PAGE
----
“No one would be interested in what I have to say”

How widespread is this sentiment? It’s been discussed a few times during the social media day I’m attending and it’s made me realise that I don’t really address this fear properly in my upcoming social media book. In part this is because my faith in narrowcasting had led me to assume that there would be an audience for any topic, no matter how niche. This is how Marshall Poe describes narrowcasting:

The Internet, however, can make these connections because it permits economical, finely calibrated “narrowcasting,” that is, the transmission of specific information to specific interest groups. Of course print and — to a much lesser extent — radio and television also allowed some narrowcasting. Academic journals and industry newsletters are perhaps the best examples. But the scale of narrowcasting on the Internet is orders of magnitude greater than anything known before. Take the blogosphere for example. Here tens of thousands of interest-specific public intellectuals talk to tens of thousands of interest-specific publics concerning every imaginable interest. If you want to know about it — beer brewing, Italian shoes, organic chemistry — you can probably find someone with considerable expertise blogging about it. That’s truly remarkable.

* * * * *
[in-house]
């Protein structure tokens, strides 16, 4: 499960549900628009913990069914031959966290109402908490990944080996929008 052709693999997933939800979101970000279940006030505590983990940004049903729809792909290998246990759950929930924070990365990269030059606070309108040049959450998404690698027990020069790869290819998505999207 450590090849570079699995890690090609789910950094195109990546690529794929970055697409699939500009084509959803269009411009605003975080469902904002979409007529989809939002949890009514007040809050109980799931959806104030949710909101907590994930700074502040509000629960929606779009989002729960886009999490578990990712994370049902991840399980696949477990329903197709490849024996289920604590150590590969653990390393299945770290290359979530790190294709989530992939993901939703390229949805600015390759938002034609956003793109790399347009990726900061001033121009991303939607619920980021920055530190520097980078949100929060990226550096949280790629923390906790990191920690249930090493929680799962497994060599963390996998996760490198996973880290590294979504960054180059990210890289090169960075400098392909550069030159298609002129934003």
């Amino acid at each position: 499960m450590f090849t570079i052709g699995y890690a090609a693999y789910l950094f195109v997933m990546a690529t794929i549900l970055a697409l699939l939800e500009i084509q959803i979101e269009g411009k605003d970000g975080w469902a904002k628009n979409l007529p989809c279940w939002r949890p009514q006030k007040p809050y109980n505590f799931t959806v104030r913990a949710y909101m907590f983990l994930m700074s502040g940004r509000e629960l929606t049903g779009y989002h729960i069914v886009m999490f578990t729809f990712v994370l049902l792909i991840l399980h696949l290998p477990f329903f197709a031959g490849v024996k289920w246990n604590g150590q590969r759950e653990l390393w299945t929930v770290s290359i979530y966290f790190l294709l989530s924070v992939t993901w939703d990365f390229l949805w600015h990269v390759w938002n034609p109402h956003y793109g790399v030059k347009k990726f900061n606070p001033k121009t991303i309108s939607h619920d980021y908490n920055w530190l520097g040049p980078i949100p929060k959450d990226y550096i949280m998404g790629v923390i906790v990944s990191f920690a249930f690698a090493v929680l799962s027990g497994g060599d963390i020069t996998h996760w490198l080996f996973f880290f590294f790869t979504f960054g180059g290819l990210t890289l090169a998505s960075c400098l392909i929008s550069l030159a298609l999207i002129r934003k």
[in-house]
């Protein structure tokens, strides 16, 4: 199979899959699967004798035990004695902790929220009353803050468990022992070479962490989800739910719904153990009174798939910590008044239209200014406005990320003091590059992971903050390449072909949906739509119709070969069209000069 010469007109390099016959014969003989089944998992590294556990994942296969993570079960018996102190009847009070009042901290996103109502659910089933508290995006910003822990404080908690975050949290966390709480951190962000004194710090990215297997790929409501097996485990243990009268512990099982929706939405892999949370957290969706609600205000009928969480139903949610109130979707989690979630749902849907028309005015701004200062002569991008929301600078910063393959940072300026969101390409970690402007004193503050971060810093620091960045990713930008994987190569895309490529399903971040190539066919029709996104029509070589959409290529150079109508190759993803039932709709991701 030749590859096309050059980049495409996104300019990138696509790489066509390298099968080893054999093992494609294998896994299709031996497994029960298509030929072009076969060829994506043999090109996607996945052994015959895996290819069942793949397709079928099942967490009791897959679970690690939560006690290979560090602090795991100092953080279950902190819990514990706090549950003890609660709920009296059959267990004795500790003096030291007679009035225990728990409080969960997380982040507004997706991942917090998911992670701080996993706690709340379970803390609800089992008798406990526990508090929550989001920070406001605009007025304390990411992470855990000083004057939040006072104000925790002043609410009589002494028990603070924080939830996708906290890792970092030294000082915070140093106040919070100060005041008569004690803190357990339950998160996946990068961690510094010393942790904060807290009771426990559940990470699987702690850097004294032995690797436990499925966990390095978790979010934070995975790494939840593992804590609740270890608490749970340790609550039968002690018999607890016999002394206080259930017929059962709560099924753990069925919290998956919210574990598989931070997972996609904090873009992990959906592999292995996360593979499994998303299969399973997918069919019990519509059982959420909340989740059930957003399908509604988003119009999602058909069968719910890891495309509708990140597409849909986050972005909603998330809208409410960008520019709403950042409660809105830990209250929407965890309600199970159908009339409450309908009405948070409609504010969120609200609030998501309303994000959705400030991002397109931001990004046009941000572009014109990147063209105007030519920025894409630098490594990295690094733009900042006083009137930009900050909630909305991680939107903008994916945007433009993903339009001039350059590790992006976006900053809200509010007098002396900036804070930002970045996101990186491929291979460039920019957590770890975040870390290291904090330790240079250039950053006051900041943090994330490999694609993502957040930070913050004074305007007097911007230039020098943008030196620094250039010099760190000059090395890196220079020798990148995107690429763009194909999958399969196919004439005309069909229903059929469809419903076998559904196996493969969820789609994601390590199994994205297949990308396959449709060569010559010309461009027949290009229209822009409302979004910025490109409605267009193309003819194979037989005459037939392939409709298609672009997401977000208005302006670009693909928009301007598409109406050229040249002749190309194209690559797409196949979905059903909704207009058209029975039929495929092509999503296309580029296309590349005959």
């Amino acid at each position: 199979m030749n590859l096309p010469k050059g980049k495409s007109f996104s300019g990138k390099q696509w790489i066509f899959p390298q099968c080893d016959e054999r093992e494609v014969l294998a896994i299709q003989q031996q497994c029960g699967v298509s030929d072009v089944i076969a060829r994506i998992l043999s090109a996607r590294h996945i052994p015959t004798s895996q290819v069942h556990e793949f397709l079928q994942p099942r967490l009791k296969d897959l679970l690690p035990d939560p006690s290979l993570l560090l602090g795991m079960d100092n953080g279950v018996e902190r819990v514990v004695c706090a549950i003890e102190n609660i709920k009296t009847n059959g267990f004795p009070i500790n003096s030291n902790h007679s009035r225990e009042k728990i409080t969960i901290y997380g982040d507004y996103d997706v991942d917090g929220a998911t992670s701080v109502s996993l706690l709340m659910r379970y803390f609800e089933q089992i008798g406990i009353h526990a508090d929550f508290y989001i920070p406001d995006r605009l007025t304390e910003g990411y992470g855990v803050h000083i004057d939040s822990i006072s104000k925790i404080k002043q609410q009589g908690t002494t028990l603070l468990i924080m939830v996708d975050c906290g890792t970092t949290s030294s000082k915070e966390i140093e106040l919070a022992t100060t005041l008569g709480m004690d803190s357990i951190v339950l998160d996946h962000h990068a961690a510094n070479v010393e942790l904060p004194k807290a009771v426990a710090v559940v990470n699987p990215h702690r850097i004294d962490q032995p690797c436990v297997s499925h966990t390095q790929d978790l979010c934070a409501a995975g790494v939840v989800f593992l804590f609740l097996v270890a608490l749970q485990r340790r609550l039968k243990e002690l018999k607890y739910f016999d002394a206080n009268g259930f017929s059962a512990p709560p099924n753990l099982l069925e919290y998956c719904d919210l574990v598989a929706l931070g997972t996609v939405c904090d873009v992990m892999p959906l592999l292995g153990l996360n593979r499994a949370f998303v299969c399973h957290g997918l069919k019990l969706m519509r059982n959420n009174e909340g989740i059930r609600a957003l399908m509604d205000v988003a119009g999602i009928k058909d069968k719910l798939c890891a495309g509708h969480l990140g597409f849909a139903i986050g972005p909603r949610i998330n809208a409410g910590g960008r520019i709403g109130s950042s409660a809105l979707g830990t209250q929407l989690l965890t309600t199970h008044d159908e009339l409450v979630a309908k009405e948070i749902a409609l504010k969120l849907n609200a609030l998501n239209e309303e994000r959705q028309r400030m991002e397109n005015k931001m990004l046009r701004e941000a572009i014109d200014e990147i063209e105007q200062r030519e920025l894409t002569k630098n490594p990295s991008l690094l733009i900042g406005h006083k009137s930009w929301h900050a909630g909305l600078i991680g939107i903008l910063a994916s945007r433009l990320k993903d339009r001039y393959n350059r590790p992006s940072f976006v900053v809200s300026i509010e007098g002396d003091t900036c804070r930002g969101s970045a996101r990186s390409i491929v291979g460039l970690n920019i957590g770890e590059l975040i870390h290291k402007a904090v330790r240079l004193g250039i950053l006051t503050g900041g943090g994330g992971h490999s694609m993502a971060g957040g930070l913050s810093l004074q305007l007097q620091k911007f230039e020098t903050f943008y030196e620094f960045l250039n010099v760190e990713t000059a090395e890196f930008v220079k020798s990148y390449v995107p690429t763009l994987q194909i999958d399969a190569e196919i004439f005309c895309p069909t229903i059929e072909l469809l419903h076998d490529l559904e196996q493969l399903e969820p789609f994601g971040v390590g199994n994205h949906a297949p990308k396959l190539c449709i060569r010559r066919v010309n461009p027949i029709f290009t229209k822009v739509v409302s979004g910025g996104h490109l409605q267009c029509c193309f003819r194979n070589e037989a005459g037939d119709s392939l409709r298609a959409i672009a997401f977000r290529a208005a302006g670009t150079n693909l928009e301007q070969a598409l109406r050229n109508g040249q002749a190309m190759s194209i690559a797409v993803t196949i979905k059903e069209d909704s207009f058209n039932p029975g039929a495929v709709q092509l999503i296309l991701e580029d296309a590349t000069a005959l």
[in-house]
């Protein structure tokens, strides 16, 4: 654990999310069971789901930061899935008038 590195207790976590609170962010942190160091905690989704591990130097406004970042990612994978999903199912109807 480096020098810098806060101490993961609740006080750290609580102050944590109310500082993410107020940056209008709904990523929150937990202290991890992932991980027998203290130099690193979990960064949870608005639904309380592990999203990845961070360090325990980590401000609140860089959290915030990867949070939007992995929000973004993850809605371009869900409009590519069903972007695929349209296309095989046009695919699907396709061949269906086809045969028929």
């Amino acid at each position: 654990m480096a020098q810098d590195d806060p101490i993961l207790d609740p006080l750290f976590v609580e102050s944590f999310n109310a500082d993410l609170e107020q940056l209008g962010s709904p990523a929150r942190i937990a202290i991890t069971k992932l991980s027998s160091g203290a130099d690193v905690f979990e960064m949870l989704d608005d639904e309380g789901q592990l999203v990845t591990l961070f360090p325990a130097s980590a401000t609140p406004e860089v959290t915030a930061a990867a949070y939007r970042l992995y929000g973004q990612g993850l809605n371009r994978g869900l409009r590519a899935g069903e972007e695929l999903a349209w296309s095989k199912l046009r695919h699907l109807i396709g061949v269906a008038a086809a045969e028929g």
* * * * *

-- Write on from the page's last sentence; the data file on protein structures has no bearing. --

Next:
But is there much to this story? What do people think? Is it possible that there is no one out there who will care about your research? I’d like to think that this isn’t the case but the conversations earlier have left me aware that this is an assumption I’m making.

Categories: Social Media for Academics

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